Address: 192-194 Tooting High St, London SW17 0SF
Cuisine: South Indian
Alcohol Policy: Licensed
Summary: Tooting's first curry house - a must visit on any curry pilgrimage.
The year is 1973, a swathe of renewed hope is sweeping the US as Richard Nixon is inaugurated for his second presidential term and the Vietnam War has just come to an end. Across the Atlantic, the UK looks forward to economic prosperity upon joining the European Economic Community and, in South London, on the crest of this wave of optimism, one man dared to dream.
Forty years on, Nixon’s presidency is marred by the Watergate scandal and the European Union is suffering a recession, but Mr ‘Mickey’ Ramanarayanan’s restaurant reverie – Sree Krishna – is still going strong after spawning a cultural revolution in Tooting.
Here we review this bastion of local history, an establishment, without which, this blog would quite literally not exist.
On this occasion, we were joined by Liam Corry, a new resident of Tooting who, two months ago, cheated death when he was hit by a bus in Balham – presumably surviving because he couldn’t leave us without paying homage to the spiritual home of Tooting curry. Good lad.
Like Apu going in search of the original Kwik-E Mart, we ventured down to Broadway to pay our respects…
Sree Krishna is situated in an imposing grey marble building on the corner of Carlwell Street and Tooting High Street. At night the scene is slightly more welcoming with blue neon piping around the sign and fairy lights in the windows, but the environ within is more mood-lit and traditional than some of the chaos elsewhere up the road.
On our visit it felt a bit stuffy, and Liam even remarked: ‘it smells like Grandma’, but I’ve no idea what he was talking about. However, it did feel more athenaeum than curry house, but this is as one might expect from a venue of such esteem. Indeed, the marble floors, smart furniture and crockery (that appears to have been renewed since my last visit) are all befitting of the place and its reverence. Plus when the draught is on, it’s less than £3 for a Kingfisher - howay the lads!
All in all, there’s no arguing this is a slightly classier joint than some others on the High Street, and its legacy above all other things is worthy of at least one bonus point. Forty years on it’s still a local landmark, and long may that continue. 9/10
Starters and sides
Poppadoms and dips
House recommended – Masala Dosa and Chicken 65
Cocunut and Garlic Parathas
After a pretty standard poppadum, the waiter came over to take the remainder of our order. Sensing our deliberation over the other starters, he took the proverbial bull by the horns and said he’d choose for us. The result was some individually plated masala dosas and chicken 65 pieces which came with coconut, tomato and raita dips. Commendable as his initiative was, it was slightly disappointing that we missed out on the prawns we were lining up. That said, the chicken was decently spiced and the dosa was very soft and fluffy unlike some of others we’ve sampled which were more like Communion wafer than pancake. Plus, the coconut dip in particular tickled Tom’s fancy, indeed the coconut in the rice, dips and paratha was quite the bounty! Aside from that, the parathas were pretty standard and lacking in quantity; the waiter having put a stop to our ordering thinking we were getting ahead of ourselves. Little did he know that we are no amateurs; shame. 6/10.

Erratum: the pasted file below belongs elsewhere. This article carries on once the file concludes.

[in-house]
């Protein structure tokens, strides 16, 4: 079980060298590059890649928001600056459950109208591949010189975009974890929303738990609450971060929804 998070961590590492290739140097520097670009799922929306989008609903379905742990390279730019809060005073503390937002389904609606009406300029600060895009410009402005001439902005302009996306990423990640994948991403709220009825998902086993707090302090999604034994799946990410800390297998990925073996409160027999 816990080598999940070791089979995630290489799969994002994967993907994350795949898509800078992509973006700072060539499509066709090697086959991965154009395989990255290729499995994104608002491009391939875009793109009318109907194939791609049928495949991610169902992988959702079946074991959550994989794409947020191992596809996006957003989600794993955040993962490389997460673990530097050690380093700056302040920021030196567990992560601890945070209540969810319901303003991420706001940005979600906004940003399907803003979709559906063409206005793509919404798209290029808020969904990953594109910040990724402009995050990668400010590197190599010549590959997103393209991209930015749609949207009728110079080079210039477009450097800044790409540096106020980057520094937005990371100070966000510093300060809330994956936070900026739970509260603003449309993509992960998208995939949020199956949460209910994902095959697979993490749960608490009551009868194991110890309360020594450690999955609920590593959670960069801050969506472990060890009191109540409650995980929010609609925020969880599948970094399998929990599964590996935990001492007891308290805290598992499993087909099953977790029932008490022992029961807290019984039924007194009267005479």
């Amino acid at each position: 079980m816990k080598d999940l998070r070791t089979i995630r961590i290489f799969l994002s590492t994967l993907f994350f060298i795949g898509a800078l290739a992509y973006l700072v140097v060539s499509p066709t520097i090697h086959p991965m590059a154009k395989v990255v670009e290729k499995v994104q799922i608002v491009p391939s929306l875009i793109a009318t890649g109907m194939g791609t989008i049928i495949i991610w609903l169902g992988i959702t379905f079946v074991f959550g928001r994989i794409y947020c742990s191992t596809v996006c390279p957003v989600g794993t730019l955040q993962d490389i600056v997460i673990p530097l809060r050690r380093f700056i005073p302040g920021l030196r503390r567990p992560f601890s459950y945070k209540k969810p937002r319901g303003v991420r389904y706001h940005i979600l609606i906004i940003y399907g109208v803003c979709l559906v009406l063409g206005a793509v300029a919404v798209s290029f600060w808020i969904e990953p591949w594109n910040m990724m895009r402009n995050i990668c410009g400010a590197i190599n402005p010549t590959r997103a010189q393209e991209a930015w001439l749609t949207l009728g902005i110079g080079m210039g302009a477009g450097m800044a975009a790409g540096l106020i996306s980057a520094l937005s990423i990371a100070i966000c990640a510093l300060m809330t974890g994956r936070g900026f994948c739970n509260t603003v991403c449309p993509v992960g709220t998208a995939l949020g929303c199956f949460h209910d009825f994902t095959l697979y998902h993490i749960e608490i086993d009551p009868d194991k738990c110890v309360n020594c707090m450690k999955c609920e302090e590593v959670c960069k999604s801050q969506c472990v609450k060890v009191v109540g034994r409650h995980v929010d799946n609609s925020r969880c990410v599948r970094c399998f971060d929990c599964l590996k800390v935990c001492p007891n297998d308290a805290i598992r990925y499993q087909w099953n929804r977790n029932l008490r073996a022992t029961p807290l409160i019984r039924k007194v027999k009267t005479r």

Cochin King Prawn
Sree Krishna specialises in Keralan fare and for the mains we had a chicken, lamb and prawn combo, but, I must confess, none of them particularly stood out. Whilst the chicken was notably juicy, the sauce was quite average – mild with tame flavours. The lamb was similarly plain (yet another recommendation from the staff) and whilst we knew what to expect from the fry, the spices didn’t blow us away. The best of the bunch was the prawn in a medium sauce, but again, nothing to write home about. All in all, pretty mediocre, given the notoriety of where we were. In addition, the portions were relatively small – 6/10.
We’ve already eluded to the waiter’s proactivity, which we can’t criticise too strongly. However, another member of staff also offered us well priced draft Kingfisher that was quickly retracted once they realised the taps were off – a dangerous move to make with three thirsty males on a Thursday. That said, it appeared to be a welcoming, family affair, and, despite the outcomes, the waiter was far more affable than others we’ve encountered. After all, it’s the thought that counts – 7/10.
Value For Money
Despite not being able to take advantage of the draught, the substitute 660ml cobras were good value at 3.95 – not quite BYO, but very competitive. Unfortunately, this value wasn’t especially seen elsewhere, with the bill weighing in at £23 each. Given the portion sizes of the mains, and the paratha provision palaver, we weren’t quite satiated. We like to leave with bulging bellies and weighty wallets when we tread the curry boards of the Broadway, but on this occasion this, sadly, didn’t happen. Sure, we expected a tourist tax, given this fine diner’s heritage, but the premium was arguably slightly too high. 6/10.
Despite some evident criticism, it is fairly minor, and, ultimately, there are no real regrets after our visit. Liam even managed to get home without taking a bus out on the way.
With Mickey’s smiling face beaming down from the walls, we felt proud to have contributed to his wonderful legacy and long may it continue.
Sree Krishna is definitely worth a visit, after all, this is where it all began. 34/50.